Is TD Ameritrade safe for SSN

Why Does TD Ameritrade Need SSN (Social Security Number)?

2023: why is TD Ameritrade asking for my SSN (Social Security Number), address, personal and employment info when opening brokerage, IRA (ROTH/traditional), or any other investing account? Is it safe to give TD Ameritrade my SSN?

Why Does TD Ameritrade Need SSN?

If you are opening a TD Ameritrade account and this is your first brokerage account application, you may be wondering why they ask for your social security number (SSN), address, personal and employment info. You may be asking yourself if they really need this, and whether or not you really need to provide it. The short answer is yes they are legally required to collect this information from you, and this article will explain why and what they do with it.

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All Brokers Are Required to Record Your SSN

We should start off by clarifying that it’s not just TD Ameritrade that will ask for your SSN. All U.S. brokers will ask you for it before opening your account. This is mainly because the U.S. government makes it a legal requirement for brokers to collect your SSN (among other personal details). Even besides the U.S. government, the finance industry’s self-regulating organizations, such as FINRA, also recommend collecting clients’ SSNs as a best practice. Next, we’ll get into why this is.

Record-Keeping Requirements

The Securities and Exchange Commission (SEC) is the federal agency that requires brokers to collect your SSN (in addition to other personal details) for record-keeping purposes before opening your account. The government uses this information in part to keep records on individual’s financial assets and to prevent money laundering and other illegal financial activities. This is why TD Ameritrade is required to ask for your SSN, and why they won’t let you proceed with their online application until you provide it.

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Customer Identification Rule

The SEC and the U.S. Treasury Department jointly implemented the customer identification rule in 2003. The purpose of this rule was to force banks and other financial institutions to “know their customer” by requiring them to collect personal information of individuals wishing to do financial business with them. The goal of this was primarily to help fight money laundering and illegal financial activities by requiring the banks to take a more proactive effort in fighting illegal activities happening among their client accounts.

Money laundering is a primary method that terrorist organizations and drug cartels use to finance their operations. This rule also allows the government to bump up the identity of account holders against government lists of known terrorists and criminals. So even if TD Ameritrade didn’t want to collect your SSN for record-keeping purposes, they would still be required to collect it in order to be in compliance with the customer identification rule. If TD Ameritrade ignored this rule, they could face punitive measures from the federal government, including fines.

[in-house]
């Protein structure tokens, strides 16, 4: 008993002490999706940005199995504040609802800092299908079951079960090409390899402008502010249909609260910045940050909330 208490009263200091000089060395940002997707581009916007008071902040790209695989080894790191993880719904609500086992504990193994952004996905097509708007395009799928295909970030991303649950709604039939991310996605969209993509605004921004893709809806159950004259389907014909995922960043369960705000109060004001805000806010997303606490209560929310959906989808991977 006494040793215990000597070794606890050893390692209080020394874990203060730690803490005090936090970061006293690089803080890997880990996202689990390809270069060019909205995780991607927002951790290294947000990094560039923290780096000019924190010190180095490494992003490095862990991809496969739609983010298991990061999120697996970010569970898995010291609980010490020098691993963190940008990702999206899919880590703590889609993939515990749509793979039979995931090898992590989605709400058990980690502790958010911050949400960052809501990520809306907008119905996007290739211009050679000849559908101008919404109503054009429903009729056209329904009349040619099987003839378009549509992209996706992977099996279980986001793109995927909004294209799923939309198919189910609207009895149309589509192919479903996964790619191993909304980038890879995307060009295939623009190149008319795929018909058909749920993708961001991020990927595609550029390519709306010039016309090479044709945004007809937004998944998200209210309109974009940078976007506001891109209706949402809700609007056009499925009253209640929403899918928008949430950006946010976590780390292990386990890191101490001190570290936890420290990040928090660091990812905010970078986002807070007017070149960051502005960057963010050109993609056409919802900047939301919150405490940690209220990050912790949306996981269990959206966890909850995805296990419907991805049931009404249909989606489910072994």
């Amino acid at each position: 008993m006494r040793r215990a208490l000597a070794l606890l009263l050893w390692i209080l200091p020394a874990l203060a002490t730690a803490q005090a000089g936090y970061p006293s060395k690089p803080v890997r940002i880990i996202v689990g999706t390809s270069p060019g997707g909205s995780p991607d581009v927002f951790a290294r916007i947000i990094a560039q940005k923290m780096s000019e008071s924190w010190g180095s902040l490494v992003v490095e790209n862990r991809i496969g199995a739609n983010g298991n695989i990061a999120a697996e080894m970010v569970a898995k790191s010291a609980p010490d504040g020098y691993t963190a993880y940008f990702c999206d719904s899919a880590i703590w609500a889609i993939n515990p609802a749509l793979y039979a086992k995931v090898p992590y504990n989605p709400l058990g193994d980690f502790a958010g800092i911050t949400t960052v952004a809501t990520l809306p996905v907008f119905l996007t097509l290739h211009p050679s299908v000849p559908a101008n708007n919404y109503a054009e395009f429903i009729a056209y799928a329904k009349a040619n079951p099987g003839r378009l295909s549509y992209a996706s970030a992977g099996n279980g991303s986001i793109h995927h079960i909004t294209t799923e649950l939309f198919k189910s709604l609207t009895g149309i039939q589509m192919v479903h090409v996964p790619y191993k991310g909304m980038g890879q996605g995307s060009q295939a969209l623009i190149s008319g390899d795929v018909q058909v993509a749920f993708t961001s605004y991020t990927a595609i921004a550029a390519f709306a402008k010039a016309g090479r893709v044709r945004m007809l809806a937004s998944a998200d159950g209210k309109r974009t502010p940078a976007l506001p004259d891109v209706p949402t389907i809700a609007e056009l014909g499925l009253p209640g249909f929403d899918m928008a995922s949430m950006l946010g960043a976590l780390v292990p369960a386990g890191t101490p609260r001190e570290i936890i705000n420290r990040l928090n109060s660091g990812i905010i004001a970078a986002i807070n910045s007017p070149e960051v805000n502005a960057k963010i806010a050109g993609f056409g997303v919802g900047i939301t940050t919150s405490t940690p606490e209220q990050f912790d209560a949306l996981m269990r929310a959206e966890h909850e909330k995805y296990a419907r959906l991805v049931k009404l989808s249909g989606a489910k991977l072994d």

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Personal Information to Determine Investment Suitability

In addition to the customer identification rule, FINRA, the leading self-regulating organization in the industry, advises its broker members (and all major U.S. brokers are FINRA members) to collect your SSN and other personal details in order to better serve their clients. TD Ameritrade’s application process includes a few questions about your personal financial situation, risk appetite, and reasons for investing. In theory, this information puts Ameritrade in a better position to offer you the right kind of investment advice and to monitor your account for any suspicious activity that doesn’t align with your investing style.

TD Ameritrade Asking For SSN Summary

To summarize, if you are going to open a TD Ameritrade account (or an account with any U.S. broker), be prepared to provide your SSN as there is no way to open your account without it. It is a legal requirement for all financial institutions in the U.S. to collect this and by not doing so they would be unnecessarily exposing their business to potentially large fines and legal penalties.

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About the Author
Chad Morris is a financial writer with more than 20 years experience as both an English teacher and an avid trader. When he isn’t writing expert content for, Chad can usually be found managing his portfolio or building a new home computer.